Lillian Tully isn’t about to let old age get the best of her, especially since she possesses a valuable skill that can help sick people feel better.

At 91, Tully spends much of her time knitting colorful shawls that she donates to cancer patients.

When I visited Tully and her husband, Donald, in their Waterville home last week, she had just completed knitting her 91st shawl.

“It makes me feel as if I can really contribute something at my age instead of just sitting back and getting old, you know what I’m saying?” she said. “I’m still capable of helping people who need it.”

Lillian started knitting the 5-foot-long shawls a little over three years ago. She gives them to her son, Dan Bahr, a patient negotiator at the Harold Alfond Center for Cancer Care in Augusta, and he gives them to people who may need a little extra support.

“I say a prayer while I’m knitting the shawls,” Lillian said. “I ask God to bless this person who’s going to wear this shawl and help them through their difficulty. I say, ‘Please, God, help the person who is wearing this.’ I say it many times while I’m knitting. The sad part is I don’t know or get to meet the person who receives it because of patient confidentiality. My son can not tell me who he has given the shawls to.”

But she shows me three thank-you notes, each showering her with praise, not only for her beautiful shawls, but also for her kindness.

“I’m telling you, it makes me cry, every time,” she said.

Lillian is a small woman with gray hair, blue eyes and reddish wire-rimmed glasses. Wearing blue jeans and a multicolored striped pullover, she moves fairly easily around her impeccably neat living room and doesn’t look or act her age. She stands a mere 5 feet tall, but she is a giant when it comes to her capacity for compassion.

“My family has a history of cancer,” she said. “I lost my mother to cancer. I lost my only sister to cancer. I had a bout with it and my son is a throat cancer survivor.”

So making shawls to help comfort cancer patients is a mission, but she worries about what will happen when she can no longer do it herself.

“I’m the only one that does it for the cancer center. When I pass on, I wish someone would pick it up and do it. My son keeps them in his office, and he gives them to those he feels really need them. Basically, it’s two things. Taking chemo, they do feel cold and the prayer shawls help them to stay warm, but also if they’re having difficulty getting through this mentally — if they’re despondent or discouraged — the shawls bring comfort.”

You might say helping people is in Lillian’s blood.

She knit more than 100 pairs of mittens for children in schools from Waterville to Jackman. She also knit more than 100 pairs of socks for her family members.

“It gives me something to do, and I get a nice feeling out of it.”

After she retired from her 16-year job as administrator at Sunset Home, a retirement home for women on College Avenue in Waterville, Lillian volunteered at the former Mid-Maine Medical Center, now Thayer Center for Health, on North Street.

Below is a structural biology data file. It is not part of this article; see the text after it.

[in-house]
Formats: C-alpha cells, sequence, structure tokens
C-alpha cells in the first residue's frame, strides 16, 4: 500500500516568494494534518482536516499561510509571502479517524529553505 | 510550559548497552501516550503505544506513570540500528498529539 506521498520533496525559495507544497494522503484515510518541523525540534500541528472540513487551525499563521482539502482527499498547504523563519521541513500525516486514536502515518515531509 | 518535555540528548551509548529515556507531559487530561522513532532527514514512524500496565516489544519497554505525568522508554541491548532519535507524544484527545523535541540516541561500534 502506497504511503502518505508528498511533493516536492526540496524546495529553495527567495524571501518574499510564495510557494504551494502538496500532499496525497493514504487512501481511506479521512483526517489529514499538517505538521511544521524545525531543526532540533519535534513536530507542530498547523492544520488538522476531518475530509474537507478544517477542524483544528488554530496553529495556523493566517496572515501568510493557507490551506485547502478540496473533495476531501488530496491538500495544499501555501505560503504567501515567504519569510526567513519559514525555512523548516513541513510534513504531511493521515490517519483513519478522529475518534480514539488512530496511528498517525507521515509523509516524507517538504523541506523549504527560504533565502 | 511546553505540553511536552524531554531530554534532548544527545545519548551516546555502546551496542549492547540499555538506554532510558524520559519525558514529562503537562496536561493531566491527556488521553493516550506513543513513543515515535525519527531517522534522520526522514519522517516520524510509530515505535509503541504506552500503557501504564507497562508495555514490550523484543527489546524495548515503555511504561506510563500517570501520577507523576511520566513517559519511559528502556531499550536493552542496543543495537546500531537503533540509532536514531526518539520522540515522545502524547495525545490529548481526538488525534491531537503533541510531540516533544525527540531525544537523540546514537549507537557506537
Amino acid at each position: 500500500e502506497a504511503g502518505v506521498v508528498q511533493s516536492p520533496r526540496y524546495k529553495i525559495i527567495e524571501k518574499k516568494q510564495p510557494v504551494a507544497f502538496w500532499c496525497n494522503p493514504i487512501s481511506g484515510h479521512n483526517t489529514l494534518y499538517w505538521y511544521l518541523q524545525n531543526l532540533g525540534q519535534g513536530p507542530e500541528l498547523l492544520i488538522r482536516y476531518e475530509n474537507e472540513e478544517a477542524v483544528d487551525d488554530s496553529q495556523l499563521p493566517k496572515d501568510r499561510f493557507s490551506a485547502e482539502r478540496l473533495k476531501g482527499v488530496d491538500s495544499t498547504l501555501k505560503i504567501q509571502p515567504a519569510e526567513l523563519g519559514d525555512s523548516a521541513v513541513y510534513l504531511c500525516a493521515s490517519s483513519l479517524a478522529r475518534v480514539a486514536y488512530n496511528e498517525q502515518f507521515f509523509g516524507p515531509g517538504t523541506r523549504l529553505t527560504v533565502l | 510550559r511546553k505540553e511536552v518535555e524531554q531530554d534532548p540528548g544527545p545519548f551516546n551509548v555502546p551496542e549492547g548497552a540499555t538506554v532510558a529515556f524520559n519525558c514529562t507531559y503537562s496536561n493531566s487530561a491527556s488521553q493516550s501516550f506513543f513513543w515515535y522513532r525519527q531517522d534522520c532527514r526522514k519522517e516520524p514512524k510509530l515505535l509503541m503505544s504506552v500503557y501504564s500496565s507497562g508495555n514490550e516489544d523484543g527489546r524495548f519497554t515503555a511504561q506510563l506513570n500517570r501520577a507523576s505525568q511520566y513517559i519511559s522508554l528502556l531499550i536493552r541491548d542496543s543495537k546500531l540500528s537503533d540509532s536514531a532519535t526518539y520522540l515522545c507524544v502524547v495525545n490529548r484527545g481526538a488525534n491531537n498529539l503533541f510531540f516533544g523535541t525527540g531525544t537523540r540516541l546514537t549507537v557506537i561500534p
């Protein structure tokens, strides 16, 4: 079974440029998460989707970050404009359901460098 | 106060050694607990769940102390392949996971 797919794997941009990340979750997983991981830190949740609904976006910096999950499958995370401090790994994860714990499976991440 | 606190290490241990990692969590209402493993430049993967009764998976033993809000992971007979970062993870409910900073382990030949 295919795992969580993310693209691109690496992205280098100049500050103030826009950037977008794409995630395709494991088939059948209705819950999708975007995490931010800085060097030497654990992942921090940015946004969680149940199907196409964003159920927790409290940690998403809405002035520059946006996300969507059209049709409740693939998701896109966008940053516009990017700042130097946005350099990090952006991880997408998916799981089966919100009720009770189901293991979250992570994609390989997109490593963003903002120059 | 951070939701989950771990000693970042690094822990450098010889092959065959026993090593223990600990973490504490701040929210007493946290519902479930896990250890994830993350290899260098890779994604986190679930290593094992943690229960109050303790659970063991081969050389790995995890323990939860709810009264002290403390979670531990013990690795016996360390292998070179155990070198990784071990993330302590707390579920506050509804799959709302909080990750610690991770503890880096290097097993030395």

“I volunteered in the emergency room and at the information desk. I volunteered for 16-plus years there, accumulating about 10,000 hours. I loved it — every minute of it. In the emergency room, I helped the nurses. I helped mostly by talking to people out in the waiting room — letting them know what was going on inside the emergency room. On the information desk, I was directing and taking visitors to whomever they were coming to see. I had to do an awful lot of walking, showing patients all the different departments.”

Eventually, polymyalgia, which causes her pain and stiffness, would prevent her from continuing her volunteer work.

“My legs would ache,” she said. “I couldn’t walk for very long before my legs would give out.”

As she recalls her past, Lillian smiles and tells stories. She was born in Madison, went to school in North Anson and graduated from Anson Academy in 1941. She and her first husband owned and operated a dry cleaning business in Madison. They later divorced and she met Donald Tully, now 89, at the American Legion hall in Waterville after she asked the bartender if he knew anyone who liked to dance and he said Donald did. Donald is a retired custodian at the Federal Bank. They have been happily married 32 years.

In addition to her son, who is 62, Lillian has a daughter, Donna, 70, as well as five grandchildren, nine great-grandchildren and two great-great-grandchildren. She and Donald are comfortable in the warm, tastefully decorated house they share with Buddy, their 15-year-old brown dachshund.

“I used to love to dance and play cards,” Lillian recalled. “I used to hunt. My father was a registered Maine guide. He taught me to hunt when I was 12 years old. I’m an avid Red Sox fan. I even keep a journal of every player, their number and what position they play.”

And, of course, she loves to knit.

“I started out at a very young age. I was in high school, in my junior year, when my step-mother taught me how to knit. Thank God for her.”

Amy Calder has been a Morning Sentinel reporter 27 years. Her column appears here Mondays. She may be reached at [email protected]

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